The Ford Explorer was a hit from day one. Over the years, it’s changed from a truck-based SUV to a unibody design and is now a top contender in the Blue Ovals heavy-duty lineup.

2016 Ford GT No. 68

2016 Ford GT No. 68
Image Credit: David Merrett, CC BY 2.0/Wikimedia Commons.

The Ford GT is an iconic car in the Blue Oval and, ultimately, America’s performance history. In 1966, the American automaker bagged a historic 1-2-3 finish at the 24 Hours of Le Mans, and in 2016, the automaker entered the race with four race-prepped unit numbers: 66, 67, 68, and 69.

As fate would have it, Ford GT No. 68 won the 2016, repeating history against its Ferrari opponent. Ford GT clinched a class win, further stamping its dominance in automotive performance against its European contenders 50 years later.

2017 Ford Focus RS

2017 Ford Focus RS
Image Credit: Vauxford, CC BY-SA 4.0/Wikimedia Commons.

Subaru, Mitsubishi, and lately, the Toyota GR get a lot of acclaim for their rally championship performances. But Ford buffs know their performance compact hatchback, the Ford Focus RS, was a brutal contender that won the World Rally Championship in 2006 and 2007.

The 2017 Ford Focus RS was an even mightier release and featured a 2.3-liter EcoBoost engine good for 350 hp. It came in the iconic Smarf Blue color. Behind the wheel, it gave a wild ride performance aficionados are yet to resist.

2023 Ford GT MK IV

2023 Ford GT MK IV
Image Credit: Ford Media.

The 2023 Ford GT MK IV is a hand-crafted, limited-edition, track-focused performance car with a crazy-expensive price tag of $1.7 million (before taxes and options).

Its twin-turbo-charged EcoBoost engine produces more than 800 hp and is paired with a race-spec transmission system.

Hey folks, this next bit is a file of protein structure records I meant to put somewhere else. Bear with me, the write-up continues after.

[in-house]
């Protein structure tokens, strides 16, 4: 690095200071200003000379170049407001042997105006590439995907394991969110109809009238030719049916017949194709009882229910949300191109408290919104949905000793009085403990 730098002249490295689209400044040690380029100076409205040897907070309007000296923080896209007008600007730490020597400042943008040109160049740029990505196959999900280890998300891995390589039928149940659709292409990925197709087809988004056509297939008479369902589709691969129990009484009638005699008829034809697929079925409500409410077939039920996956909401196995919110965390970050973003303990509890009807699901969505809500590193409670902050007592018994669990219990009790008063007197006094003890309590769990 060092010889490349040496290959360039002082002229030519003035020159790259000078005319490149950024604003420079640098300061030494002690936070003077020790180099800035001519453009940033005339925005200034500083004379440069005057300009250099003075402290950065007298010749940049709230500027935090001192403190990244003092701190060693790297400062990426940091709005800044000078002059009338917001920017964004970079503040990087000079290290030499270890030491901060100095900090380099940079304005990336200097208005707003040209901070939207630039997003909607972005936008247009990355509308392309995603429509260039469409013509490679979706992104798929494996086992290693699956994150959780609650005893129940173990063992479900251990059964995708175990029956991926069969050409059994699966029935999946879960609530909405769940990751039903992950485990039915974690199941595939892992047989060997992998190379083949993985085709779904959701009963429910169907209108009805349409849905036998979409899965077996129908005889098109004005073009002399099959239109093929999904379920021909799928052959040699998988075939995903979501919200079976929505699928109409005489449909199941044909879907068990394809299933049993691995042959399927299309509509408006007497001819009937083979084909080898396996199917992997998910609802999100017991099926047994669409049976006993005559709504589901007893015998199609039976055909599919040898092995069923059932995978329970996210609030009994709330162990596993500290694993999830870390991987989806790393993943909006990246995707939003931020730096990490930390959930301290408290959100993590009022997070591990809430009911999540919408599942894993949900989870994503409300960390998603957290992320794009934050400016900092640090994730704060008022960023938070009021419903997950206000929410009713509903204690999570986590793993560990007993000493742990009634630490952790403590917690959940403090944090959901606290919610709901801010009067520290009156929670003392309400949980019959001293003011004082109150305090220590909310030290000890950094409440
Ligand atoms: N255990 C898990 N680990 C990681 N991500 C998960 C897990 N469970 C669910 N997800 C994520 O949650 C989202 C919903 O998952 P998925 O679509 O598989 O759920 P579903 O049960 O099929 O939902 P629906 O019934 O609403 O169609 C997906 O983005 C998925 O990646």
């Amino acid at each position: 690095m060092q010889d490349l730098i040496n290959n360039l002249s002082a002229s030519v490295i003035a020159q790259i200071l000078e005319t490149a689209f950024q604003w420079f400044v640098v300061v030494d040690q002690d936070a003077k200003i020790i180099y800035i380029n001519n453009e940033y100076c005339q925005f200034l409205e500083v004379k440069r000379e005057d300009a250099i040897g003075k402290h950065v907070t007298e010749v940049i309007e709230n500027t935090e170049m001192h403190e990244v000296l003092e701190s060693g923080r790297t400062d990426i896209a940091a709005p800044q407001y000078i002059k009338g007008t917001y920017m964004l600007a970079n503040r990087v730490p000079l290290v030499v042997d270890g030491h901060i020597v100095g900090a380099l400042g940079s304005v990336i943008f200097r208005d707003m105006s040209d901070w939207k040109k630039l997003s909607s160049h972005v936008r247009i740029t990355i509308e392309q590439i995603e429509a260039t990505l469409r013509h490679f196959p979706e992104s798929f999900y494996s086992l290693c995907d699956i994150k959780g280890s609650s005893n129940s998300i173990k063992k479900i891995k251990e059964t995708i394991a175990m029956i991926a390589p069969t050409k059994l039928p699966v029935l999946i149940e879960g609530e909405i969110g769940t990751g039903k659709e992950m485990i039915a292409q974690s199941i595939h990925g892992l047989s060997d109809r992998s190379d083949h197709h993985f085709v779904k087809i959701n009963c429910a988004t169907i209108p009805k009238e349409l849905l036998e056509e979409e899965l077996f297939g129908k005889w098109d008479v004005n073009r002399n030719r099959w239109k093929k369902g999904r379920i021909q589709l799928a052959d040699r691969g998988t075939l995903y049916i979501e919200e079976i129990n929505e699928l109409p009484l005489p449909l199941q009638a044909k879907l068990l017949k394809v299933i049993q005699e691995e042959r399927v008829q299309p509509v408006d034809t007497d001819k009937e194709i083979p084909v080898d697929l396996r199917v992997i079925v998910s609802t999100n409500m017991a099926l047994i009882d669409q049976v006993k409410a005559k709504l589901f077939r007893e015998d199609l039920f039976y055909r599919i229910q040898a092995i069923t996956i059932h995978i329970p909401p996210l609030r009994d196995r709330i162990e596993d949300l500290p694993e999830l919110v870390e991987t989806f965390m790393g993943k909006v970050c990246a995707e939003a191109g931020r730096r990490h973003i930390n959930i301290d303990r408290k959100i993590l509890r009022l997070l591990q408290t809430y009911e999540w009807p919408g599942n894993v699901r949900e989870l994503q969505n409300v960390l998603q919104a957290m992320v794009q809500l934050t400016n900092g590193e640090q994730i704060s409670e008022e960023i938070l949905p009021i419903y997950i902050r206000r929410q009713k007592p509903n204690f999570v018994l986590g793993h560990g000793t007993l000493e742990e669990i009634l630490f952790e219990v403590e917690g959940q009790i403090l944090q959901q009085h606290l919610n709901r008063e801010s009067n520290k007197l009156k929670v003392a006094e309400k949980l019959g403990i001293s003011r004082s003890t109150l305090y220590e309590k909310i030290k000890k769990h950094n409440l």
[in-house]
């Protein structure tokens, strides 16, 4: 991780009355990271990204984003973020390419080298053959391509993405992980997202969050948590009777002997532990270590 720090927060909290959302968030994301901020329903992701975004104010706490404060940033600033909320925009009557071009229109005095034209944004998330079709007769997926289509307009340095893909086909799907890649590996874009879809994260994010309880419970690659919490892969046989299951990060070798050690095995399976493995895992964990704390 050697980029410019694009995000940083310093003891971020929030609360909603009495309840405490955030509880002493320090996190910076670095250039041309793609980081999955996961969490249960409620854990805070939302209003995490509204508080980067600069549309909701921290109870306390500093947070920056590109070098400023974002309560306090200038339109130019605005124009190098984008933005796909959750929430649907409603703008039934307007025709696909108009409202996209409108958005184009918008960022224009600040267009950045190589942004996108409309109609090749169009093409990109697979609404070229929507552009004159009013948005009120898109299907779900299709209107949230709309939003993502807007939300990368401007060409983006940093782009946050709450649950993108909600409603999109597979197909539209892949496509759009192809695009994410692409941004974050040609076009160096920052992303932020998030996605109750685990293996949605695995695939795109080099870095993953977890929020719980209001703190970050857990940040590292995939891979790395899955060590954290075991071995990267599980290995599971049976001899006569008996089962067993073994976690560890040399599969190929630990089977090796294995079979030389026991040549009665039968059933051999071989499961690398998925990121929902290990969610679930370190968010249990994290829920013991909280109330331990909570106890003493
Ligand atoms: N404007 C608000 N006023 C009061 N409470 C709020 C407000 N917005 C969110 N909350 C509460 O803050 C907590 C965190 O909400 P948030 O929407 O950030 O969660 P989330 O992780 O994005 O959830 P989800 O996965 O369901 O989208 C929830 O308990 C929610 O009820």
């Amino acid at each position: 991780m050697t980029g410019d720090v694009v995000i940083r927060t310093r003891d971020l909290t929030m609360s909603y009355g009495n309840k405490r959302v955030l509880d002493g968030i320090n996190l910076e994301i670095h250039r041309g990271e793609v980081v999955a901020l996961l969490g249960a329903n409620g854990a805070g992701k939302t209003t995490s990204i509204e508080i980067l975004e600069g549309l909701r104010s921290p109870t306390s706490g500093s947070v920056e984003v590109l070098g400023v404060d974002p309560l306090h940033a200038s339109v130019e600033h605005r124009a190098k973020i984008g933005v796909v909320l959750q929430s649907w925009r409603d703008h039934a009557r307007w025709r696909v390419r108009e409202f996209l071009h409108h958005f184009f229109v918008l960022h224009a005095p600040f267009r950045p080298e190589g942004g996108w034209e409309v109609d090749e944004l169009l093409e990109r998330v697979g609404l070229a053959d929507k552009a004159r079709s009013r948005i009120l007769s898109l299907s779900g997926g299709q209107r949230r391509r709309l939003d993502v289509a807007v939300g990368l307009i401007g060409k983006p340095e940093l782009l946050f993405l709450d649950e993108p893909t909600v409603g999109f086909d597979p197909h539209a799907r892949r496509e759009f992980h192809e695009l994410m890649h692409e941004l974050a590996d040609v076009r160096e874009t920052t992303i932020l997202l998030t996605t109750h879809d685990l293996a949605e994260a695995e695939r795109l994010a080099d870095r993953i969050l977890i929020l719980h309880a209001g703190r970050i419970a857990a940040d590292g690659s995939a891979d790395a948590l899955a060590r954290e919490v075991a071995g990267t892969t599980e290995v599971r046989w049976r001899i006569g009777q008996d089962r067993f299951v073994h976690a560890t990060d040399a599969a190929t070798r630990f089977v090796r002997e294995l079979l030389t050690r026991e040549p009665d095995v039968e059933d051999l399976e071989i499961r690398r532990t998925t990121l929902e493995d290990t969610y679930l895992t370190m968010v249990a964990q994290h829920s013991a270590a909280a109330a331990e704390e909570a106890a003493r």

Only 67 of these long-tailed track toys are available. The 2023 Ford GT MK IV is a worthy bow out for the legendary GT.

Humphrey Bwayo

Author: Humphrey Bwayo

Title: Writer

Bio:

Humphrey Bwayo is an automotive journalist whose love for cars has extended into collecting, driving, and writing about automobiles. His first interaction with cars was with a BMW E36 M3 toy car he got for his 5th birthday, and, as the saying goes the rest was history. 

Growing up as a 90’s kid, he experienced firsthand the height of the great East African Safari Rally. He watched local legend Ian Duncan scoop titles in his Toyota Celica Turbo 4WD and Group A Subaru Legacy RS.

He was fortunate to attend journalism school and later work for a local news broadcaster before diverting into digital print. He’s enjoyed an illustrious career writing and editing for websites like National Monitor, The Clever, Columbia Observer, Gadget Review, Hotcars, TheDrive, and Autoevolution. 

He’s now found a home as a contributor at Tesla Tale, an extraordinary team of automotive journalists, experts, and car enthusiasts curving out new ways unseen on the interwebs of telling car stories — stay tuned!